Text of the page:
Back from UKland Vacation

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Going Code3 with the Scottish Ambulance Service

So I’ve been MIA for a bit, that’s because I took a good three weeks off and went on vacation 😀  I’ve been meaning to write a post before I left, but I never found the time.  In fact, I still haven’t written that post I have in mind.  It will eventually pop up sometime this month though 🙂

For vacation, I went to the UK, spending five days in London, ten days in Scotland, two days on a surprise mystery trip and another two days stuck in commute.  During my stay, I was lucky enough to learn a bit more about the EMS system in London and Scotland.  In London, I did an orientation in dispatch as well as the ambulance station (yes, even on vacation I couldn’t get away from paramedicine 😛 ).  Whereas in Scotland, I rode third with two paramedics in Inverness for a 12hr shift.  It was a real neat experience seeing the similarities and differences between the UK and BC EMS services.  At the end of the day though, the job is essentially the same if you minus the differences in technology, ambulance paint jobs and designs, protocols, and layered responses.

Highlights/Interesting Facts:

  • Favourite part of UK ambulances: No lifting of stretchers since they have ramps instead!
  • Best policy:  No lifting.  Stretchers have either leg pumps or are hydraulic.
  • Paramedics hike up a new coolness factor by being on motorcycles.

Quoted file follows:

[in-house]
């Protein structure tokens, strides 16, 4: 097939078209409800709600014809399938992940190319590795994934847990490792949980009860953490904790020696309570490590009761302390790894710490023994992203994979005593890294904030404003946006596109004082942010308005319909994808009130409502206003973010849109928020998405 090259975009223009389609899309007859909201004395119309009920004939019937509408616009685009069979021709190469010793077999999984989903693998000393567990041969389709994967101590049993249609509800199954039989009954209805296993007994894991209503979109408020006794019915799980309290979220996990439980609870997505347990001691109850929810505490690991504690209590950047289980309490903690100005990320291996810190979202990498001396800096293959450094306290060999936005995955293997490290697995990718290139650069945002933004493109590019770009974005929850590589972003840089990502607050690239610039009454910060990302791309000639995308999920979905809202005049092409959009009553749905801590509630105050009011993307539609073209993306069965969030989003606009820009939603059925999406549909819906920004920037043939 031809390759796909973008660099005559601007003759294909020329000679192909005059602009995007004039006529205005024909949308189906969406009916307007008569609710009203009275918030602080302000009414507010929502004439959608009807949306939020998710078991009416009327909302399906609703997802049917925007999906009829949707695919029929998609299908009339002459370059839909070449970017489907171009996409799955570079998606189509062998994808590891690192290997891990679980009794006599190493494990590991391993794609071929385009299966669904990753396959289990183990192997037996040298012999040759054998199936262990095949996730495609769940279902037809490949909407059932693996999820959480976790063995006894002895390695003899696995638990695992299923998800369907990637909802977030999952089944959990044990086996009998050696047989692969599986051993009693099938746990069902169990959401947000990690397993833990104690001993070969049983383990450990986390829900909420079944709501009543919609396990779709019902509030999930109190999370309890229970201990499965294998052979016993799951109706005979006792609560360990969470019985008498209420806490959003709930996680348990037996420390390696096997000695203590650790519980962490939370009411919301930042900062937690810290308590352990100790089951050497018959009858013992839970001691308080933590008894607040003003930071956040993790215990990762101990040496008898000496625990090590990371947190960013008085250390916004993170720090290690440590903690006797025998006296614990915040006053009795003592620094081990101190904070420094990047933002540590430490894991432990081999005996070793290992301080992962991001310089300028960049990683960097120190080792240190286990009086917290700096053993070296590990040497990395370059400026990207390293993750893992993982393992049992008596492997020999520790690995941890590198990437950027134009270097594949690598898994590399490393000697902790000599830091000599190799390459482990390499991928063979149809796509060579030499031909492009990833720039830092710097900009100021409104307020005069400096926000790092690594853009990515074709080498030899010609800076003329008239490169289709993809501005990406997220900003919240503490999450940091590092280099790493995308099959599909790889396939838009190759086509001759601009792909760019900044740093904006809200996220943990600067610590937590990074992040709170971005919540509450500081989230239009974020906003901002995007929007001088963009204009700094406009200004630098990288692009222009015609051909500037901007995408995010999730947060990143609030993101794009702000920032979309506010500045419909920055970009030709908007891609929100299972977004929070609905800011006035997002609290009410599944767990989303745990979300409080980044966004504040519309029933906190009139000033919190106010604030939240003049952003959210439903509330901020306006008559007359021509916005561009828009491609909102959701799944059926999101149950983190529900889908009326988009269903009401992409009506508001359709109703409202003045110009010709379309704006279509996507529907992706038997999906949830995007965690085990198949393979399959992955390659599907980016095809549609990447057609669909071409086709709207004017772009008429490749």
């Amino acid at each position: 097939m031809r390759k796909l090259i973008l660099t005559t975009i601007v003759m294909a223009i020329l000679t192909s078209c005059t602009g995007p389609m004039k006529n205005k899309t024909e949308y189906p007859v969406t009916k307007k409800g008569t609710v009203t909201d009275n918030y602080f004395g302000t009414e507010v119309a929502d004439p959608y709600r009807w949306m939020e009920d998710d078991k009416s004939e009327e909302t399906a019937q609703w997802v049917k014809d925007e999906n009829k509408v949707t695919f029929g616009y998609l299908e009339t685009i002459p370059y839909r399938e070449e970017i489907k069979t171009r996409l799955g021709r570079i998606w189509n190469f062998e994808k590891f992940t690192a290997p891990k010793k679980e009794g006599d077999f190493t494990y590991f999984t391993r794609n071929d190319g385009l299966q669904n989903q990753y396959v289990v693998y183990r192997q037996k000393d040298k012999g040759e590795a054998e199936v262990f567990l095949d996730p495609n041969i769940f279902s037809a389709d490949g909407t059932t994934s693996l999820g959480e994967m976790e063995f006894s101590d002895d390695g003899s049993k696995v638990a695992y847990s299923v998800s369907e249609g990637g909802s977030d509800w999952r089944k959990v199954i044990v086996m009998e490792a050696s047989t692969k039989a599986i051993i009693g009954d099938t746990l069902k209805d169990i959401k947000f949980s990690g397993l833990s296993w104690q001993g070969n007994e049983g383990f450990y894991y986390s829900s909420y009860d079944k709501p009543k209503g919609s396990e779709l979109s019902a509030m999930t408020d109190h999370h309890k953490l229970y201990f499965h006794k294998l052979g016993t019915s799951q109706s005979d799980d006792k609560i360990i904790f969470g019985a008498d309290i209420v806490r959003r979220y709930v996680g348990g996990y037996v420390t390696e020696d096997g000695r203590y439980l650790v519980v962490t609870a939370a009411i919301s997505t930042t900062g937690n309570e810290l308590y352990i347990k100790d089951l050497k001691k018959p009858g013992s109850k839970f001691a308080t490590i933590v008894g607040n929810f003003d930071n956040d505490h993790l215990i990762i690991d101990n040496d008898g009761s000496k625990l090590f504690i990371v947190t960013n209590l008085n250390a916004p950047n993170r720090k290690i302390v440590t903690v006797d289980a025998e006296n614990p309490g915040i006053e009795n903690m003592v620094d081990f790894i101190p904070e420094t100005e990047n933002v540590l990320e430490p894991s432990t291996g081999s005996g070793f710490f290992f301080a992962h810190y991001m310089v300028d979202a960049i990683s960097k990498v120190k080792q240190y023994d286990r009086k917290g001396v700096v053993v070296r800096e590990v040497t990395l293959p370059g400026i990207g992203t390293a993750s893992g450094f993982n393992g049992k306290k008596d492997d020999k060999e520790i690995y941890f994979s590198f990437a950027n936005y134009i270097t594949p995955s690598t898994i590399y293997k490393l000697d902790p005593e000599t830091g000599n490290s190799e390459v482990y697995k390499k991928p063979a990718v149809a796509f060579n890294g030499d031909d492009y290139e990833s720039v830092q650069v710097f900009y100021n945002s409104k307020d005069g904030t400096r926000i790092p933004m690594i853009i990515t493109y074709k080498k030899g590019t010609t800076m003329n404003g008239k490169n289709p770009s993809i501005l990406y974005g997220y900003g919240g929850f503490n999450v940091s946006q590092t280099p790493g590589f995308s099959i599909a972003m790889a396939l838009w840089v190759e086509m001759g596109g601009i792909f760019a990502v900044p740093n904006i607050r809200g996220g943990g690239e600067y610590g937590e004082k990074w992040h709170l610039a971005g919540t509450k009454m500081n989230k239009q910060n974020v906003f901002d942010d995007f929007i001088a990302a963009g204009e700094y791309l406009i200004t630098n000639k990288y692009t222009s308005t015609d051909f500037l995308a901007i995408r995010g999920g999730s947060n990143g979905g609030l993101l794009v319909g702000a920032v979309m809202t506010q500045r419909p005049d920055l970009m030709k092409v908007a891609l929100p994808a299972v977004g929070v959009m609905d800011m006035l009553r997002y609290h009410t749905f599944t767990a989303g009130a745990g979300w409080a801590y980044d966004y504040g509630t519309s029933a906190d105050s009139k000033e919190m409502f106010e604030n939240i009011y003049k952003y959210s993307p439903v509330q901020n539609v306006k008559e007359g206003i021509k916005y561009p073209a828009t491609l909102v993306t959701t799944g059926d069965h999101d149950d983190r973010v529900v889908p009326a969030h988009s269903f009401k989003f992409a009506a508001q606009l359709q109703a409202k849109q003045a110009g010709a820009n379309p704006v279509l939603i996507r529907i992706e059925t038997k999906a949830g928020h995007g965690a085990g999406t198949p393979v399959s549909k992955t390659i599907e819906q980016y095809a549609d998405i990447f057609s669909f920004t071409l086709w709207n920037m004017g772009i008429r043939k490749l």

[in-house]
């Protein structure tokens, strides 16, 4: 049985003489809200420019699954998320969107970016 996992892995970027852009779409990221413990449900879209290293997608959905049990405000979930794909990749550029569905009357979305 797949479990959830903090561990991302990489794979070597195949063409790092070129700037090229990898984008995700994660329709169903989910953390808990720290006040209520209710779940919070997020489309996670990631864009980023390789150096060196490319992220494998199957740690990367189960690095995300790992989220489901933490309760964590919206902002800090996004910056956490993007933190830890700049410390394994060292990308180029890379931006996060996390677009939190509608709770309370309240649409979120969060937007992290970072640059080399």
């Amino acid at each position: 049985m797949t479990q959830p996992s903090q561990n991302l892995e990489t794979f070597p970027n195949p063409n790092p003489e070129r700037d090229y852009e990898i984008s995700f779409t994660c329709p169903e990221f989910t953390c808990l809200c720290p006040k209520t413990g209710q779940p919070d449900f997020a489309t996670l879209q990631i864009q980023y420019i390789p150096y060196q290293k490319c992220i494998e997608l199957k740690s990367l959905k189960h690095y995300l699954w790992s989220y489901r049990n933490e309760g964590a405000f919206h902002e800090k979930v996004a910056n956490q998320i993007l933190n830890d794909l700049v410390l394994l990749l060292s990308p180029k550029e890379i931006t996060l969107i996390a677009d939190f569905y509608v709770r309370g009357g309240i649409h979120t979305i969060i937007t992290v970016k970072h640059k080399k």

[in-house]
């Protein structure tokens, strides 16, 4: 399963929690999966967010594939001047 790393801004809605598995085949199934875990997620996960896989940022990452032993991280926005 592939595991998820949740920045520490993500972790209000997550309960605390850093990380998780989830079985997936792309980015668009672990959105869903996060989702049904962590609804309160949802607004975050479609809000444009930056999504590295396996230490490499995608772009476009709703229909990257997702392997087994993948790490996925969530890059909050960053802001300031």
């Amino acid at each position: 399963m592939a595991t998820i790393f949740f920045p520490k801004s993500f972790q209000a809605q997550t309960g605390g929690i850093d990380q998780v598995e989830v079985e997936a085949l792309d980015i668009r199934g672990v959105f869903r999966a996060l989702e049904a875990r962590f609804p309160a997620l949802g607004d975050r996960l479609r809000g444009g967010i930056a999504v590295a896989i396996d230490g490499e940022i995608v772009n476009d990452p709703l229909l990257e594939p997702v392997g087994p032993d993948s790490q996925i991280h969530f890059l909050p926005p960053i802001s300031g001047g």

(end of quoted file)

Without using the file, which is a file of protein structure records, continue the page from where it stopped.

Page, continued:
• Nice ambulance interior design with loads of work space and natural lighting.
  • 85% of the calls at the station in Inverness that day I rode third were chest pain calls (heart attacks is the number one killer in Scotland due to diet and lack of exercise).
  • Scottish jail tour via ambulance?  Check.
  • Use of community paramedics and nurses for non-emergency calls = freeing up/reducing ambulance crews for actual emergencies and preventing backlog in hospitals.
  • Head dispatch officer tried to kidnap me for the day when I said I had to go after spending 8hrs there.
  • In his excitement, a Scottish paramedic took off his XXL uniform for me to take home as a souvenir (which is an awesome souvenir even though I wear small and look absolutely retarded in XXL). 
  • Learned a new paramedic protocol in London: In the case of a dirty bomb, put a black mask over your face for protection, run away while stripping your clothes off, stand stark naked and draw a line at 100ft and radio in to dispatch…hmmm sounds like an exciting protocol to practice in front of your coworkers huh?
  • Was up in dispatch and watched as they sent a helicopter to pick up a chest pain patient, then 40 minutes and a jail visit later, I went out via ambulance to the helipad to pick up the patient to take the the hospital.  Chances of witnessing a dispatched call and then actually being involved the same call?  Usually, zero.
  • You think Code3 in BC is fast?  Wait till you go to Scotland.
  • In BC, we have first aid courses for dogs, in Scotland, they have first aid courses for sheep.

I know it’s a bit late, but I hope everybody had a wonderful and safe Christmas and New Years 🙂  As for the sheep comment above, I can’t say it’s completely true, but I sure as hell wouldn’t be surprised if there is.  It’s not a stereotype afterall, sheep are everywhere in Scotland!